Crowded field to vie for Alvarado’s former Texas House seat
It’s 2019, but election season is not over yet in Texas.
Eight candidates filed by Thursday’s 5 p.m. deadline for the Jan. 29 special election to fill the Texas House seat vacated by Sen. Carol Alvarado, D-Houston. Early voting begins Jan. 14, a little more than a month after Alvarado won an open spot in the upper chamber.
The field consists of six Democrats — Elias De La Garza, Oscar Del Toro, Ruben Gonsalez, Christina Morales, Alfred Moreno and Melissa Noriega — Libertarian Clayton Hunt and Republican Martha Fierro, the third-place finisher in last month’s race for Senate District 6, which overlaps with part of Alvarado’s old House district.
The Democratic-leaning district, which covers part of the Heights and runs through downtown and South Houston to Beltway 8, voted 67 to 29 percent for Hillary Clinton over Donald Trump in 2016.
The race is likely to yield turnout that is low even for a special election, though, making for unpredictable results. Two years ago, about 35,000 voters from the district cast ballots, the eighth-lowest total among all 150 Texas House districts. Some residents have already voted twice within the last two months, in the November midterms and the December race won by Alvarado, likely producing voter fatigue.
Still, a handful of the candidates said they have considered running for months, waiting only to see who would win the race for the Texas Senate seat vacated by U.S. Rep. Sylvia Garcia, who resigned shortly after she was elected to Congress in November.
Morales, the president and CEO of an East End funeral home, announced her candidacy the day after Alvarado’s win.
“I definitely feel like I’m well connected to the constituents of District 145. I know them intimately, especially through my business,” she said. “We hear their stories daily. We help them through their darkest hour.”
Morales has assembled a campaign team made up of Alvarado’s staffers, including consultant Jaime Mercado, lead strategist Marc Campos and campaign manager Linh Nguyen.
“I wanted a team that knew the district the way I know the district and would be capable of delivering my messages,” she said.
Noriega previously held the House District 145 seat when her then-husband, Rick Noriega, was deployed to Afghanistan during the 2005 legislative session. The thought of running entered her mind in 2017, when former U.S. Rep. Gene Green announced he would retire, setting off a chain reaction that ultimately left the seat open.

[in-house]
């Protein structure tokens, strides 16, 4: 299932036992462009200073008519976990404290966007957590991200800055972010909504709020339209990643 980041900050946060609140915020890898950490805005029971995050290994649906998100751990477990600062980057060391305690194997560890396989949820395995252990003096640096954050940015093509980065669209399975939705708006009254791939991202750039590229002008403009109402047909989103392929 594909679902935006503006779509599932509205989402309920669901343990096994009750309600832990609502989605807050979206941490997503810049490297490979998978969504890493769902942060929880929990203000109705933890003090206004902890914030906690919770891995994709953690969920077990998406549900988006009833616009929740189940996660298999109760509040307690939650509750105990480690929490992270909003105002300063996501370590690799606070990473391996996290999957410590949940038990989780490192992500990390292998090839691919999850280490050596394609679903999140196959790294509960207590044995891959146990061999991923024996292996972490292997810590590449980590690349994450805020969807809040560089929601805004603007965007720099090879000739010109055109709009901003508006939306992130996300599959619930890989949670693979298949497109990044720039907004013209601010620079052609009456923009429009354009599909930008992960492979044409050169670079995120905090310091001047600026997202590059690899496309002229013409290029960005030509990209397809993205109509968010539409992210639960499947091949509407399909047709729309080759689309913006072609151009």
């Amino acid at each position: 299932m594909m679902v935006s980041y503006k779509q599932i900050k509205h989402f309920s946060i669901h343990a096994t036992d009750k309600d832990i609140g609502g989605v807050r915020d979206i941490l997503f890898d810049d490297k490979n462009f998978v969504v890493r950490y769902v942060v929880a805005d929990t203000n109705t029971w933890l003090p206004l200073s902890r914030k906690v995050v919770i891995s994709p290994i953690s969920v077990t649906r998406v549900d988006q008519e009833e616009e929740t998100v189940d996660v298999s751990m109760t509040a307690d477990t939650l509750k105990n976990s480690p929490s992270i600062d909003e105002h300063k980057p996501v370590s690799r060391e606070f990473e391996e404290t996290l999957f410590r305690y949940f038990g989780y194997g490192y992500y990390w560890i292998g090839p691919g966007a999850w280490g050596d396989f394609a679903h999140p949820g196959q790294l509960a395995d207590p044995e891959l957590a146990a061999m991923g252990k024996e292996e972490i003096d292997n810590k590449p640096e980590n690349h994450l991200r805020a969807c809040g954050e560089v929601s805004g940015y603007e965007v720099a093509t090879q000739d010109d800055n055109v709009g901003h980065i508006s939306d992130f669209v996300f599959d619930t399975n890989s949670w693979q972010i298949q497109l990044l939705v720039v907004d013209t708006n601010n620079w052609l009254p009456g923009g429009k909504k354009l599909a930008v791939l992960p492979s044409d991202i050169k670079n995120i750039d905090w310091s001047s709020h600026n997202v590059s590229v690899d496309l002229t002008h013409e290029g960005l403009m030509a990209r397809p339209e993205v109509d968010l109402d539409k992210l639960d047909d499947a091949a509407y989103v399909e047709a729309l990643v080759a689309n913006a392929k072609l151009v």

Part of Noriega’s pitch, she said, is that the special election winner will be sworn in amid a session that spans just 140 days — and she would be able to assimilate quickly because of her experience, she said.
“There are still people there that I know from before,” she said, mentioning presumptive House Speaker Dennis Bonnen, an Angleton Republican.
Noriega has also served as an at-large member of Houston City Council and worked for Houston ISD, while keeping an eye on the Legislature from afar.
“Last session, there was a lot of time spent on things that probably don’t benefit Texas,” she said. “There’s an opportunity to work with people and be collegial in a way that’s productive. That I think is still there.”
Fierro, meanwhile, appeared encouraged by her 23 percent share of the vote in the Senate District 6 election — a result the Harris County Republican Party cast as a strong showing that landed her within striking distance. She came within fewer than 200 votes of second place, but was well behind Alvarado’s 50 percent of the vote.
“The voters of SD 6 have asked for property tax relief and a resolution to school funding,” Keith Nielsen, Fierro’s campaign manager, said in a statement. “Martha’s commitment to them continues in HD 145. She will work with other House members and with the governor to get it done.”
Del Toro, a two-time candidate for Pasadena City Council, said he has also thought about running since Green’s retirement. He immigrated to the U.S. from Mexico in 2000 and operates a small business with his wife selling toner cartridges.
He jumped into the Pasadena council race after what many perceived as an attempt by the mayor to limit the power of Hispanic voters by changing district boundaries and adding at-large districts. The issue of voting rights is still galvanizing, Del Toro said.
“I tell (people), you vote because you care. … That way you connect with your community,” he said. “It’s not about the outcome. You don’t go to the Texans game for the outcome, you go for the process.”
Hunt, the Libertarian, identified himself as a student and activist on a Crowdpac fundraising page, and said he has actively organized open-carry walks, served as a “vocal opponent of police brutality” and supported the movement to abolish Immigration and Customs Enforcement. Atop his Twitter page is a photo with the words, “I like my guns like I like my immigrants. Undocumented” and the hashtag #ArmTheImmigrants.”
Hunt ran against Alvarado in November and received about 10 percent of the vote. De La Garza, an insurance agent, received 31 percent of the vote in the 2008 Democratic primary against Alvarado.
Information on Gonsalez and Moreno was not available Thursday.